He says that shelling in the city of Homs, where two journalists were killed and at least two wounded last week, had reached "unbearable and criminal proportions."

Russia and China have consistently blocked Security Council efforts to back Arab League plans aimed at ending the Syrian conflict.

Juppe said the resolution "could stipulate an immediate ceasefire and access for humanitarian aid as well as renewing our support to the Arab League."

The U.N. political chief B. Lynn Pascoe said Tuesday that "well over" 7,500 people have died in Syria violence and that there are "credible" reports that more than 100 civilians are dying in the country daily. Activists groups said Monday that the death toll for 11 months of unrest has now surpassed 8,000 people.

"Unfortunately, the international community has also failed in its duty to stop the carnage, and actions and inactions to date have seemed to encourage the regime in its believe that it has impunity to carry out the wanton destruction of its own civilians," Pascoe said.

Members of the Geneva-based council are expected to pass a resolution this week condemning "widespread and systematic violations of human rights and fundamental freedoms by the Syrian authorities."

A draft text supported by many Arab and Western nations says the Syrian regime's use of heavy artillery and tanks to attack civilian areas has contributed to the deaths of thousands.

Libya's Prime Minister Abdurrahim el-Keib said he supported passing a firm resolution on Syria in the council.

"We hope that the Syrian people will have the same freedom and victory soon as the Libyan people are enjoying right now," he said.
Navi Pillay, the U.N. High Commissioner for Human Rights, cited the report of a U.N. expert panel that concluded Syrian government officials were responsible for "crimes against humanity" committed by security forces against opposition members. The crimes included shelling civilians, executing deserters and torturing detainees. Some opposition groups, too, had committed gross abuses, the report said.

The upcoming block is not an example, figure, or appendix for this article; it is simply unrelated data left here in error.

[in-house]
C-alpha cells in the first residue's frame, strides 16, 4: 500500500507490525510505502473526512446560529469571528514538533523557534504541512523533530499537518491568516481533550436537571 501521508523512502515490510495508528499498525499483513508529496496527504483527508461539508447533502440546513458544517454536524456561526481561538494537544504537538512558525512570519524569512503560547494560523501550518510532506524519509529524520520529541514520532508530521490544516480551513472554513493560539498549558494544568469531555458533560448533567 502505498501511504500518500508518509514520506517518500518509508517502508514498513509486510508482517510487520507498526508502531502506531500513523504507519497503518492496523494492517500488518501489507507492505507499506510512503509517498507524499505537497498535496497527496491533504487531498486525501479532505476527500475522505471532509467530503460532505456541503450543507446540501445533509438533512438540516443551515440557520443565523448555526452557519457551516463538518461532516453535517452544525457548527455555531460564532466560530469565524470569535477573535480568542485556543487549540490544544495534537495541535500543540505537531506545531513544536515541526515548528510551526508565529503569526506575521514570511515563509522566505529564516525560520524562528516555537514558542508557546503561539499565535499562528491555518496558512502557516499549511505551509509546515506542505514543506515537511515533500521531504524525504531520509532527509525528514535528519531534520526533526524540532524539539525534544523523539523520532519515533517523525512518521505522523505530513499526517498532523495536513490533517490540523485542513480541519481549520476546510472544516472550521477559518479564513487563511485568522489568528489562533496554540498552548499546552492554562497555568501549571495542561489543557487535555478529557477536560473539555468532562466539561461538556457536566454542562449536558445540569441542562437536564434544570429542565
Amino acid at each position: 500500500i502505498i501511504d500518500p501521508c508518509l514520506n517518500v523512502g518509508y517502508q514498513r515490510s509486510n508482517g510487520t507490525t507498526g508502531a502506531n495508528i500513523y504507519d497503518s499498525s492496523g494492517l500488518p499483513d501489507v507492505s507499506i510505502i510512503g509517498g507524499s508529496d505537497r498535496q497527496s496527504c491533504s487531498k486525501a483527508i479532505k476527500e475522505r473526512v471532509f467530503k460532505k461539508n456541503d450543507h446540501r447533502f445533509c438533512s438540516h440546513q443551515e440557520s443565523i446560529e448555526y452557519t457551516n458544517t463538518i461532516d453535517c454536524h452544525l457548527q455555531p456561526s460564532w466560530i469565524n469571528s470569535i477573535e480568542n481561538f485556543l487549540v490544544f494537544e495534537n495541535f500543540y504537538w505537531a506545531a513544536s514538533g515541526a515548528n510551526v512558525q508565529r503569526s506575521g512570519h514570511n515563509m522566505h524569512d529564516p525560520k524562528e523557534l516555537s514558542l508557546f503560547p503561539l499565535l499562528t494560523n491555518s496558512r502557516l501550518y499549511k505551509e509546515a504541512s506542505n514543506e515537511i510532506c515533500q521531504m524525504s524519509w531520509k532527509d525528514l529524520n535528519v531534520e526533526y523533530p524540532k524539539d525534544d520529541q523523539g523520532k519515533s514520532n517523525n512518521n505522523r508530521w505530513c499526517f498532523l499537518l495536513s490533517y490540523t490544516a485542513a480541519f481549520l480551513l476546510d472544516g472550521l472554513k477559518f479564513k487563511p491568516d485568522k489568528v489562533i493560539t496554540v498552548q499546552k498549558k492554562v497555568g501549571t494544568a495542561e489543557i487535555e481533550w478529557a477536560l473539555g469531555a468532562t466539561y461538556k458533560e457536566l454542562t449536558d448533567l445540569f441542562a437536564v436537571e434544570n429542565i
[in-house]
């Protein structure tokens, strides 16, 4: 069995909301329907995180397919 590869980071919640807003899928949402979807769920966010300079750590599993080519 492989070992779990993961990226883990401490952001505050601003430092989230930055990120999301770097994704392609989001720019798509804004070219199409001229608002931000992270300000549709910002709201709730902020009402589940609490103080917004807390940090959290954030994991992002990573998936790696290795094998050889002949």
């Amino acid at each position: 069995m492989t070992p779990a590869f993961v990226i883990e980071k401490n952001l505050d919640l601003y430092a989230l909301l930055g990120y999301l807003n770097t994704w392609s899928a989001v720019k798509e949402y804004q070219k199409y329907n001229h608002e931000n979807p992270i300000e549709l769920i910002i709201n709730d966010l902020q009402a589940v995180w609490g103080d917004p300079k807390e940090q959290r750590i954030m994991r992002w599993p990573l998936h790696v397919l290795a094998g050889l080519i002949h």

The panel has compiled a confidential list of top-level Syrian officials who could face prosecution over the atrocities.

Pillay reiterated her call for Syria to be referred to the International Criminal Court "in the face of the unspeakable violations that take place every moment."

"More than at any other time, those committing atrocities in Syria have to understand that the international community will not stand by and watch this carnage and that their decisions and the actions they take today ultimately will not go unpunished," she said.

Several countries backed her call for Syria to be referred to the ICC, a proposition made difficult by the fact that Syria's longtime ally Russia holds a veto in the U.N. Security Council, where such a move would have to be approved.

Esther Brimmer, the U.S. Assistant Secretary of State for International Organization Affairs, told reporters that while it was up to the Syrian people to decide how to try those responsible for atrocities in Syria, the international community could assist by collecting evidence for future prosecutions.

Meanwhile, Tunisia offered on Tuesday to give Syrian President Bashar al-Assad political asylum if that helps to end a crackdown on the near-year-old uprising against his rule.

"Tunisia is ready in principle to grant political asylum to Bashar al-Assad and his family if this proposal will contribute to stopping the bloodshed," Adnen Monssar, an aide to President Moncef al-Marzouki, told Reuters.

Tunisian President Moncef Marzouki suggested during the "Friends of Syria" conference of Western and Arab powers in Tunis last week that Russia, which has vetoed U.N. Security Council action against the Syrian regime, give Assad refuge. On Tuesday, his aide said Tunisia was willing to take him itself.

The Associated Press, Reuters and msnbc.com staff contributed to this report.